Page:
Imaginary


“Did you enjoy yourself, dear?” The mother asked as her young son skipped up to her. He had been playing in the park, so she was expecting to hear tales of the various swings and roundabouts.

Instead, he surprised her by telling her that he had been sitting on the red bench. “I met somebody very interesting. She wasn’t playing, though, so I thought I would sit with her and watch people.”

“Was she unwell?” Sophie had to admit, she had never felt so proud of her son as she did at that moment. To think he had let playtime go past so that another child did not feel alone. She reached out her hand to ruffle his blonde hair.

Richard shook his head. “I don’t think so. I am not even sure that the other children even noticed her. I don’t know how they missed her, because her clothes were really really unusual.”

“What do you mean unusual?” Now the thought of an abandoned child was running through Sophie’s mind. She found herself peering around the place that she knew her son had just appeared from. “Like, dirty?”

“No… I mean yes. I don’t know, just like nothing I have seen before. She just wasn’t like the other children.”

Sophie was looking, but she could not see anything like what Richard was describing to her. “Did she go?”

“Her name is Victoria. Mummy, do you think we will be able to invite her round for tea sometime? I really enjoyed talking to her.”

“Of course we can.” She squeezed Richard’s hand. “You can ask her whenever you like.”

He jumped up and down with excitement. “Great, because she is standing in the gateway waiting to see what you said.”

She looked at the gate but there was nobody there. She frowned down at Richard thinking he had played some kind of prank on her. He was standing waving at the bunch of nothing with a smile that split his face. His pupils remained fixed on something, although Sophie could see nothing but air.

A sudden giggle forced its way from between her lips. Victoria was just a harmless imaginary friend. Sophie gave a slight smile as she remembered her own childhood friend of Amber. The memory of her even gave way to the sight of her face. Even when she blinked to remove the image her face stubbornly swam in front of her eyes and sprouted into a fully formed figure standing before her. In confusion, she stretched out her fingers to touch the air and was momentarily surprised when her fingers brushed against solid skin.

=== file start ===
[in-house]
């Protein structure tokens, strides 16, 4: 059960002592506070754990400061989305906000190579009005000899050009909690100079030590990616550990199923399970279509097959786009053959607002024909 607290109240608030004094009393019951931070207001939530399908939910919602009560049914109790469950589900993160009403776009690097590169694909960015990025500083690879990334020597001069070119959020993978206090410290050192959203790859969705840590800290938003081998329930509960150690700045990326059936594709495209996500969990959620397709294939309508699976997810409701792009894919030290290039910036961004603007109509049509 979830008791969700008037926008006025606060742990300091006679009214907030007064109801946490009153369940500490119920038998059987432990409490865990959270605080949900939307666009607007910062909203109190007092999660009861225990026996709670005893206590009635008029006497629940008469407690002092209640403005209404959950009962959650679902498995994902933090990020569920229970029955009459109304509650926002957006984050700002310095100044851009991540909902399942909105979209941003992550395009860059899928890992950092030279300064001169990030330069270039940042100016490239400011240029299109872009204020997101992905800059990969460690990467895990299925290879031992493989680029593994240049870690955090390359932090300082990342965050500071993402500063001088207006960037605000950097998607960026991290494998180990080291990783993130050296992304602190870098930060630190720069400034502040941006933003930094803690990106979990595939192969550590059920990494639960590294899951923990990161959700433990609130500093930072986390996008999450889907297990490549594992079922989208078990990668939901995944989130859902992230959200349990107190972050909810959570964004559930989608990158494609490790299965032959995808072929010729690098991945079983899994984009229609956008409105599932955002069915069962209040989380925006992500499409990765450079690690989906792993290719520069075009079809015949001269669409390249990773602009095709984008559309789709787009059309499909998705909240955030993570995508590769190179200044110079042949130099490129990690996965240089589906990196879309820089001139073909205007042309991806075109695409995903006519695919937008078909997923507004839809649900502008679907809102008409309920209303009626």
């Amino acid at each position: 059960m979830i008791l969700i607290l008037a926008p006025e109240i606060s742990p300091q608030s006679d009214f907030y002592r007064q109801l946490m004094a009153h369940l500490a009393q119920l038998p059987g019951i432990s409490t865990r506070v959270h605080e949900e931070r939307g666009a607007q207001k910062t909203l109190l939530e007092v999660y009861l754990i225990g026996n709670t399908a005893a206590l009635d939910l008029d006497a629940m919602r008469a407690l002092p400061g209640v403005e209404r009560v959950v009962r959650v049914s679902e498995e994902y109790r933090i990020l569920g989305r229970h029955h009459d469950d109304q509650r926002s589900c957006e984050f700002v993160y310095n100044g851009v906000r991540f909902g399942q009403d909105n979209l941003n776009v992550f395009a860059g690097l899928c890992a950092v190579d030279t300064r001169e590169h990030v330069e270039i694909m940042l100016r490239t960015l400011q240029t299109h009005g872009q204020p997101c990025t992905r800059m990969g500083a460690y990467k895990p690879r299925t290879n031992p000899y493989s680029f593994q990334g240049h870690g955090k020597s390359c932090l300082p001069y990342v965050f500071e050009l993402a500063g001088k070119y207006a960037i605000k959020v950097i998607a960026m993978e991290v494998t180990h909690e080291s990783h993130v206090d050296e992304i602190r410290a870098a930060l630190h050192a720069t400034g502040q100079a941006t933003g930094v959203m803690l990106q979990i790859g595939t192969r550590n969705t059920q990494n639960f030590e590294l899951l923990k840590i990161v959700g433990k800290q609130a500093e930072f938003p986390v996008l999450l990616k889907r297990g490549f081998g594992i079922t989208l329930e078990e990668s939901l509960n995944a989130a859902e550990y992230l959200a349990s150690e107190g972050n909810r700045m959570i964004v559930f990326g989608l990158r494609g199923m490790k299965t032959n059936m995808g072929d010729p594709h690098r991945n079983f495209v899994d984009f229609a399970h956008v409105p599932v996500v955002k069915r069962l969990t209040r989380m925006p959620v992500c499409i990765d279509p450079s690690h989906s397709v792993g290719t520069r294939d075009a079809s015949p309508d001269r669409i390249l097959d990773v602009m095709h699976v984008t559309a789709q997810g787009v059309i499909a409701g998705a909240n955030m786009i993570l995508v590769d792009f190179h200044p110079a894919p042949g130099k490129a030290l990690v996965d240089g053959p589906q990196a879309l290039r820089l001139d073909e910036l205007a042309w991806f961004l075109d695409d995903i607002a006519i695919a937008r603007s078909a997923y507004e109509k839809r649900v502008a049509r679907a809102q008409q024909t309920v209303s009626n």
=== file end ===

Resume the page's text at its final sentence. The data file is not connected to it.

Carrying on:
“Mummy, this is Victoria, what are we going to have for tea?”

Sophie blinked again but found that she could only see Amber who she knew was imaginary. Wasn’t she? Her son was looking in a different direction so she dutifully looked towards the air and smiled. “Hello, Victoria.”

“Sophie… No!”

Her face snapped round to regard her childhood friend. She mouthed the word ‘what?’

“You stopped believing in me. But, I can’t let you be bothered by an evil spirit. Victoria… Bad!”

She had always trusted what Amber had told her, so she grabbed her son by the hand and ran from the playground. Sophie knew that at some point she would have to try and explain herself to Richard, but it wasn’t yet, so she had time to think of something.

Advertisements

4 thoughts on “Imaginary

  1. This is an expansion on last weeks flash fiction of the red bench? I liked this story a lot. Extremely interesting and easy to picture. I was happy ghost Victoria had Richard as her friend but it was crazy how the mother’s imaginary friend Amber came back to warn Richard and his Mom away from Victoria who was an evil spirit. Didn’t see that coming, glad Amber helped them. It’s nice to be able to write a longer version of a story and fill in the important details no?

    Like

Leave your opinions and thoughts :-)

Fill in your details below or click an icon to log in:

WordPress.com Logo

You are commenting using your WordPress.com account. Log Out / Change )

Twitter picture

You are commenting using your Twitter account. Log Out / Change )

Facebook photo

You are commenting using your Facebook account. Log Out / Change )

Google+ photo

You are commenting using your Google+ account. Log Out / Change )

Connecting to %s